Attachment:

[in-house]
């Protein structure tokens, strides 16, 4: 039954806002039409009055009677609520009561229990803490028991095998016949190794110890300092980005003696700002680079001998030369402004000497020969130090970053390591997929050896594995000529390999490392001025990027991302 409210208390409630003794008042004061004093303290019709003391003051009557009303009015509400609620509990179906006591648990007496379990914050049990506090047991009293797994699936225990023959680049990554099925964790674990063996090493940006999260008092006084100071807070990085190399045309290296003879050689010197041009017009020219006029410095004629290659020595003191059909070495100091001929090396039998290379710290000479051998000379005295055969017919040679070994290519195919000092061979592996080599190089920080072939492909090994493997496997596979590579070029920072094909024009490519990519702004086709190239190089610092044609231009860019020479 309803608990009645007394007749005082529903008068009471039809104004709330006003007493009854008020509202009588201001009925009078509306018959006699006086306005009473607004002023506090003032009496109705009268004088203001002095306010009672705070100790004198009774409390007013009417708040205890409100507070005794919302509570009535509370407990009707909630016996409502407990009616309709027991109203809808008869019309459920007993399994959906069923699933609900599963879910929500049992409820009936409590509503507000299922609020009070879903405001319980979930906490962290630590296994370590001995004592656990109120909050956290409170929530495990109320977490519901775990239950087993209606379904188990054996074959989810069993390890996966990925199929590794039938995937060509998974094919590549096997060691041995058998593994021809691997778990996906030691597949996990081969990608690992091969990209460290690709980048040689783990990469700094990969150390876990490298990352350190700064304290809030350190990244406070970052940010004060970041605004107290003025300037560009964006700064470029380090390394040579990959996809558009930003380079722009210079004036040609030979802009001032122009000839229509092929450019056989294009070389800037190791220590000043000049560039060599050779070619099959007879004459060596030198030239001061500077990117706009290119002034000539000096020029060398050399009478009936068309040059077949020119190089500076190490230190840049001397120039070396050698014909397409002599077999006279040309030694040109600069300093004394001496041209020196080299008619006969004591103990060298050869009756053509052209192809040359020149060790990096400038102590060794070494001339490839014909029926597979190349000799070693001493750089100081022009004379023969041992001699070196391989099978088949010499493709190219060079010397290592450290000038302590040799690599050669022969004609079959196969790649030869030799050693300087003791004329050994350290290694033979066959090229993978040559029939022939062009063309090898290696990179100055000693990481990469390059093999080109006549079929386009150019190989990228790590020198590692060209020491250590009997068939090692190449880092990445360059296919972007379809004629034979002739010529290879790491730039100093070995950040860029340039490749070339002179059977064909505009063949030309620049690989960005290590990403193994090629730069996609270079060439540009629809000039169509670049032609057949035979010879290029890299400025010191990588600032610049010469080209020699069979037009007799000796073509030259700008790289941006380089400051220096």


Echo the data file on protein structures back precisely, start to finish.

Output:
[in-house]
């Protein structure tokens, strides 16, 4: 039954806002039409009055009677609520009561229990803490028991095998016949190794110890300092980005003696700002680079001998030369402004000497020969130090970053390591997929050896594995000529390999490392001025990027991302 409210208390409630003794008042004061004093303290019709003391003051009557009303009015509400609620509990179906006591648990007496379990914050049990506090047991009293797994699936225990023959680049990554099925964790674990063996090493940006999260008092006084100071807070990085190399045309290296003879050689010197041009017009020219006029410095004629290659020595003191059909070495100091001929090396039998290379710290000479051998000379005295055969017919040679070994290519195919000092061979592996080599190089920080072939492909090994493997496997596979590579070029920072094909024009490519990519702004086709190239190089610092044609231009860019020479 309803608990009645007394007749005082529903008068009471039809104004709330006003007493009854008020509202009588201001009925009078509306018959006699006086306005009473607004002023506090003032009496109705009268004088203001002095306010009672705070100790004198009774409390007013009417708040205890409100507070005794919302509570009535509370407990009707909630016996409502407990009616309709027991109203809808008869019309459920007993399994959906069923699933609900599963879910929500049992409820009936409590509503507000299922609020009070879903405001319980979930906490962290630590296994370590001995004592656990109120909050956290409170929530495990109320977490519901775990239950087993209606379904188990054996074959989810069993390890996966990925199929590794039938995937060509998974094919590549096997060691041995058998593994021809691997778990996906030691597949996990081969990608690992091969990209460290690709980048040689783990990469700094990969150390876990490298990352350190700064304290809030350190990244406070970052940010004060970041605004107290003025300037560009964006700064470029380090390394040579990959996809558009930003380079722009210079004036040609030979802009001032122009000839229509092929450019056989294009070389800037190791220590000043000049560039060599050779070619099959007879004459060596030198030239001061500077990117706009290119002034000539000096020029060398050399009478009936068309040059077949020119190089500076190490230190840049001397120039070396050698014909397409002599077999006279040309030694040109600069300093004394001496041209020196080299008619006969004591103990060298050869009756053509052209192809040359020149060790990096400038102590060794070494001339490839014909029926597979190349000799070693001493750089100081022009004379023969041992001699070196391989099978088949010499493709190219060079010397290592450290000038302590040799690599050669022969004609079959196969790649030869030799050693300087003791004329050994350290290694033979066959090229993978040559029939022939062009063309090898290696990179100055000693990481990469390059093999080109006549079929386009150019190989990228790590020198590692060209020491250590009997068939090692190449880092990445360059296919972007379809004629034979002739010529290879790491730039100093070995950040860029340039490749070339002179059977064909505009063949030309620049690989960005290590990403193994090629730069996609270079060439540009629809000039169509670049032609057949035979010879290029890299400025010191990588600032610049010469080209020699069979037009007799000796073509030259700008790289941006380089400051220096």